Forget for a moment the possibility that today’s ‘Europhoria’ doesn’t really make a great deal of sense, when looked at in the round.
Something quite detailed about the EUR/GBP cross was mentioned which seems to have some fundamental and technical weight.
I’ll put it simply though, as that’s the only way I can.
As I type, the rate is pivoting around 0.8977, the odd tick or two lower on the session, but its recent major leg say since June 15th took it from the low 0.88s to near 0.90.
Even without what looks like the beginnings of retracement right now, there’s good reason to regard current prices as overvalued on a short-term valuation basis.
Some players at a major house at The Wharf regard fair value as closer to 0.8860 at present.
Short–term fair value is calculated using a regression model predicated on rate differential and relative credit spread.
Don’t worry, I will try to explain graphically.
The specific sum is derived by taking the spread of UK 5-year CDS and subtracting from it the French 5y CDS spread.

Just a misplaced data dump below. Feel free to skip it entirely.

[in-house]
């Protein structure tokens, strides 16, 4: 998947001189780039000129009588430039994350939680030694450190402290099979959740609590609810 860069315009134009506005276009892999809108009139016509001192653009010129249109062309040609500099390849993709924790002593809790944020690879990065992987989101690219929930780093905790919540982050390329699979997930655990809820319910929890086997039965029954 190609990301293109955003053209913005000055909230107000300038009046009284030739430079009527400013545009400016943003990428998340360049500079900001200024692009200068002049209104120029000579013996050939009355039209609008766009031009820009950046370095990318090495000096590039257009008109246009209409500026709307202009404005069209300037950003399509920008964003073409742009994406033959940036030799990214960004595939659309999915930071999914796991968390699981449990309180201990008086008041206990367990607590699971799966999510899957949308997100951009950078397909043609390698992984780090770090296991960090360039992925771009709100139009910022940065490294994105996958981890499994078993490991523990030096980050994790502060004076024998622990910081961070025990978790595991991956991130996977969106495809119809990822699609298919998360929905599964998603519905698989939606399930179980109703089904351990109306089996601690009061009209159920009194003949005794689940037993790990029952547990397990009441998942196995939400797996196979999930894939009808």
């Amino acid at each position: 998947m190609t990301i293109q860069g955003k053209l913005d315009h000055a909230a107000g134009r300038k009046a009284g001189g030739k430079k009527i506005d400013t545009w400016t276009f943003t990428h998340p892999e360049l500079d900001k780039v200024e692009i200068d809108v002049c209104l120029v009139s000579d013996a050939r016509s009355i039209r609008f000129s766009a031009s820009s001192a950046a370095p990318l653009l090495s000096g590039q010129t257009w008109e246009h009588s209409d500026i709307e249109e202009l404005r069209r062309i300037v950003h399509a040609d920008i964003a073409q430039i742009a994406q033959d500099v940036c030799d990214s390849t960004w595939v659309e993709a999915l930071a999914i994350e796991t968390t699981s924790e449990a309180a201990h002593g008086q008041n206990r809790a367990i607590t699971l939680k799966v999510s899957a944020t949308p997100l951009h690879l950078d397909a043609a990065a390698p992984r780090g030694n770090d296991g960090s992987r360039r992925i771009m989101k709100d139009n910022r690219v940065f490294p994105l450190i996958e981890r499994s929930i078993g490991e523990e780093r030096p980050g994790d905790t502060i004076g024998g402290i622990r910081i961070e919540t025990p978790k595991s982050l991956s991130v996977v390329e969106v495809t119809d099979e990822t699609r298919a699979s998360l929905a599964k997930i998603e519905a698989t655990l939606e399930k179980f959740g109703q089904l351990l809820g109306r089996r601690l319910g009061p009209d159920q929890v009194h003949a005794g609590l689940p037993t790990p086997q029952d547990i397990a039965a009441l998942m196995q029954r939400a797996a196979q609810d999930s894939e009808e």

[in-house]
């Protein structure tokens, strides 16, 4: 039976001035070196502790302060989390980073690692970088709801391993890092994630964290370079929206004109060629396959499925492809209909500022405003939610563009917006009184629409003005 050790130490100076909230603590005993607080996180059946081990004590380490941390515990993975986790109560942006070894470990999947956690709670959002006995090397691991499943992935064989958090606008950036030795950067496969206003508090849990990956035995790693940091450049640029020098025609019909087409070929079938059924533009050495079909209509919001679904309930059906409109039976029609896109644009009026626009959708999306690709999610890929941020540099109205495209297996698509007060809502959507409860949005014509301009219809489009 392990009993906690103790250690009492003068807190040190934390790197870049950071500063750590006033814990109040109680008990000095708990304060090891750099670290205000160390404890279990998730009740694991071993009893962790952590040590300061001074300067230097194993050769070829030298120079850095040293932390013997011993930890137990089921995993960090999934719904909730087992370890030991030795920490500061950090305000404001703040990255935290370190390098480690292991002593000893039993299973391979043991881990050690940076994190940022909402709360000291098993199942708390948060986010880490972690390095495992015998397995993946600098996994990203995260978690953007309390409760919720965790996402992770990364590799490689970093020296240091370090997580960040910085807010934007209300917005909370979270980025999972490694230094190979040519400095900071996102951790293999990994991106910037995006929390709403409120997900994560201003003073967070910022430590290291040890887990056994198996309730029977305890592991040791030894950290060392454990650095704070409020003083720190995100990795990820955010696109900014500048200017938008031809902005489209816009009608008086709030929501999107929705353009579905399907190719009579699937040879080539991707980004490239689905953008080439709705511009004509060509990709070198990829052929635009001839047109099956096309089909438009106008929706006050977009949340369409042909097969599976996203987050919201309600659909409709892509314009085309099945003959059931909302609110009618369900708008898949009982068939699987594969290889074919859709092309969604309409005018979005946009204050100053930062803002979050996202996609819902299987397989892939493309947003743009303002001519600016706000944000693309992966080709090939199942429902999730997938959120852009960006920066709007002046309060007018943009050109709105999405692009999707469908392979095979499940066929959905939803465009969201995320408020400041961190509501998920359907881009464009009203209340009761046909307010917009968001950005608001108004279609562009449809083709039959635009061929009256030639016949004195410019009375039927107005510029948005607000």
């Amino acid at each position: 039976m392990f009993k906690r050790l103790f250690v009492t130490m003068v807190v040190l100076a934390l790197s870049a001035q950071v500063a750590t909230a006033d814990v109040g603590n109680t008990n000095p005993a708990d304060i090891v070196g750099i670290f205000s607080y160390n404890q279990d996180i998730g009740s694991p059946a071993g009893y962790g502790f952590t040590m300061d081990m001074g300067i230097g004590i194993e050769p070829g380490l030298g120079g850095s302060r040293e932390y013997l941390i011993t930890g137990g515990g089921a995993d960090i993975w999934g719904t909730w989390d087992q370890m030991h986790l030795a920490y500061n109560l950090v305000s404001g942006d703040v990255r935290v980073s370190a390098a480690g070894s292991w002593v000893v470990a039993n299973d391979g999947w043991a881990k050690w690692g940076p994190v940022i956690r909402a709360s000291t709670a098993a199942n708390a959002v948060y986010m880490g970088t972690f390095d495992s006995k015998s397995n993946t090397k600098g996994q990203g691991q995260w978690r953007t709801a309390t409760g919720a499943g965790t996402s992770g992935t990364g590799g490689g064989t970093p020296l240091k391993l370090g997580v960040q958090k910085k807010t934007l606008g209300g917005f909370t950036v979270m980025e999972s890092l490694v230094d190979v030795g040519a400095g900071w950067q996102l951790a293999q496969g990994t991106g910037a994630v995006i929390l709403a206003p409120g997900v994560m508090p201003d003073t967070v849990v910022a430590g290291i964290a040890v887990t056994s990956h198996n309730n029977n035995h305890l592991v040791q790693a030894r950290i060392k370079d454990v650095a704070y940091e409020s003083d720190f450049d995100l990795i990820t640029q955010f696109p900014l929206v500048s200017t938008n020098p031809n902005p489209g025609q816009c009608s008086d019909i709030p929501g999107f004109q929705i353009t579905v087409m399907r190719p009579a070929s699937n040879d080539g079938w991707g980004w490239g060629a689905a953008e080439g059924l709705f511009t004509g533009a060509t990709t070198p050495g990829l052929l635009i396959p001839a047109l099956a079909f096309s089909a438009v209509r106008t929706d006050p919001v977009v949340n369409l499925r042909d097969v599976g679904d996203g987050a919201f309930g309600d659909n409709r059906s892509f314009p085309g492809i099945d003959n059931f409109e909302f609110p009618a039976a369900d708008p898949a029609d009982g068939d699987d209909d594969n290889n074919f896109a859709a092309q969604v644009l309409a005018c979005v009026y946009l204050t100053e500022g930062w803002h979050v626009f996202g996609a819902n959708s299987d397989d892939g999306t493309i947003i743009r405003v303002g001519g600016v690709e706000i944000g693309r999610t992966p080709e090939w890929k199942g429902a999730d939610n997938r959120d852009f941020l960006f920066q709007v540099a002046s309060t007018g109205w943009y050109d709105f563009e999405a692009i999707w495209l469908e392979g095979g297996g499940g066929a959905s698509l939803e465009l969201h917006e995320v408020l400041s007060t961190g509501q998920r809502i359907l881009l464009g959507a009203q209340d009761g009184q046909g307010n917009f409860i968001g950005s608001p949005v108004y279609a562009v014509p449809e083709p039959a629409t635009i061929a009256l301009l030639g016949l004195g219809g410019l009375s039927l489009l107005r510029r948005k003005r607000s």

(Hint ‘peek’ the image, no need to download it.)
Extremity of over-valuation is measured by looking at the discrepancy between FX spot and model prediction and comparing it to the largest deviation over the last 3-months using a 3-month Z-score.
The deviation between the two tends to correct fairly swiftly over time.
So the idea is to enter short/long positions in the cross based on the model.
It was decided that the cross has to spend at least two days in overbought or oversold territory to trigger a Sell or Buy signal. The trigger levels are defined by values of the deviation Z-scores – 1.96 on the upside for a sell and -1.96 on the downside for a buy.
After the signal is triggered the position is held for a month. The position increases if extreme deviation of spot from model persists.
The average return from all trades (excluding carry) has been 1.5% since January 2010.
Now you know. (Too).